No consistent dual-task effect was observed amongst the 28 subjects excluded for baseline ASI values over 20 (electronic supplementary material, figure S1). Individual responses were highly variable (electronic supplementary material, figure S2). Only 36% of individuals in this group showed an ASI shift between NW and Stroophard of more than 10, compared with 46% of those in the included group (electronic supplementary material, figure S2). This fact, and the observation that variance was 13% smaller in the group with ASI over 20 compared with the included group, suggest that a ceiling effect indeed contributed to the findings observed in this group. The eight individuals with strongly right-dominant asymmetry during NW (less than −20) showed no common response to cognitive load (electronic supplementary material, figures S1 and S2).

Some healthy individuals may exhibit marked baseline asymmetry due to acquired atypical gait patterns [68] and the possibility exists that some baseline asymmetry may have been a subclinical manifestation of neurological or musculoskeletal disease in our participants. Both causes of asymmetry may result in different responses to cognitive load.

4.7. Outlook: right hemisphere dual-tasks

It would be interesting to apply this approach with a task subsisting on primarily right hemisphere structures, with the expectation that reciprocal effects on left arm swing may be observed. To this end, our group has performed pilot experiments with an increasingly difficult bisecting lines task (Landmark task) [69] in individuals known to be susceptible to the ASI Stroop effect, with negative results. However, this task does not recruit right prefrontal networks [70] so future experiments with an appropriate paradigm may be more successful.

5. Conclusion

Reduction in right arm swing appears to be the norm in humans performing a motor-cognitive dual-task, confirming a prominent role of the brain in arm swing behaviour. In older adults, asymmetry is characterized by reduced arm protraction, suggesting that upper limb flexors are under more direct supraspinal control and susceptible to interference. Alternatively, the Stroop task may enhance cortical drive to the right arm extensors, braking passive shoulder anteversion through enhanced eccentric extensor contraction. Overcoming this interference appears to be a trait unique to younger females and implies significant gender differences at the top of the hierarchical chain of locomotor control. Applying this paradigm to patients with PD, subcortical stroke and spinal cord injury may permit further insights into the control of arm movements in human locomotion.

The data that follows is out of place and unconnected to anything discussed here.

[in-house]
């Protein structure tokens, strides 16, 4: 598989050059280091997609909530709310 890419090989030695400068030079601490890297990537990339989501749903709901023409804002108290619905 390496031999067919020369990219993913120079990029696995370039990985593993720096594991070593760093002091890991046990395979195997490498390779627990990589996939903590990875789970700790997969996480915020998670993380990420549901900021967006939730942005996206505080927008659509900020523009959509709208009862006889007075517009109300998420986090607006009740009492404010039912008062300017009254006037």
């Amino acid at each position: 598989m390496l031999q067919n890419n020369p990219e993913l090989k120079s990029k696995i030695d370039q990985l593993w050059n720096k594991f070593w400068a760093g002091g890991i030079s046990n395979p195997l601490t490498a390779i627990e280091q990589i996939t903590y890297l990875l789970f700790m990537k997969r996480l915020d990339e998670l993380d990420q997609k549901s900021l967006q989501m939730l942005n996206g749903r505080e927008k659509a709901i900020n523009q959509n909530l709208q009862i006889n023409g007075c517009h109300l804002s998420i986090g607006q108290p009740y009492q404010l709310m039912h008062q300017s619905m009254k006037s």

Supplementary Material

Supplementary Figure 1:

Supplementary Material

Supplementary Figure 2:

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Supplementary Figure 3:

Supplementary Material

Supplementary Figure 4:

Supplementary Material

Supplementary Table 1:

Acknowledgements

The authors would like to thank Prof. Volker Dietz, Dr Catherine Jutzeler and Prof. Karsten Specht for their insightful comments which significantly improved the manuscript. We would also like to thank Andreas Bircher MSc for his efforts in gathering data used in this study. Finally, we express our sincere gratitude to the volunteers who kindly donated their time and energy to participate in this study.

Ethics

This study was approved by the Zurich cantonal ethics committee (KEK-2014-0004) and was carried out in accordance with the Declaration of Helsinki and Good Clinical Practice. All volunteers gave informed, written consent.

Data accessibility

Supporting data and the Stroop stimuli used in this experiment are available at the Dryad Digital Repository: http://dx.doi.org/10.5061/dryad.2kd0b [71].

Authors' contributions

T.K. designed the protocol, collected and analysed data, wrote the manuscript and prepared all figures. C.S.E. designed the protocol, collected and analysed data and reviewed the manuscript. L.L. designed the protocol, collected and analysed data and reviewed the manuscript. M.S.-A. analysed the data and reviewed the manuscript. A.C. conceived, supervised and acted as sponsor for the study and reviewed the manuscript. P.B. interpreted data and reviewed the manuscript. M.L. conceived the study and reviewed the manuscript. L.F., B.Z. and M.B. conceived the study, designed the protocol, collected and analysed data and reviewed the manuscript. T.K. had full access to all the data in the study and takes responsibility for the integrity of the data and the accuracy of the data analysis. All authors gave final approval for publication.

Competing interests

The authors declare that they are aware of no real or potential competing financial interests relating to this study.

Funding

T.K. was supported by the Clinical Research Priority Program for NeuroRehab of the University of Zurich.

References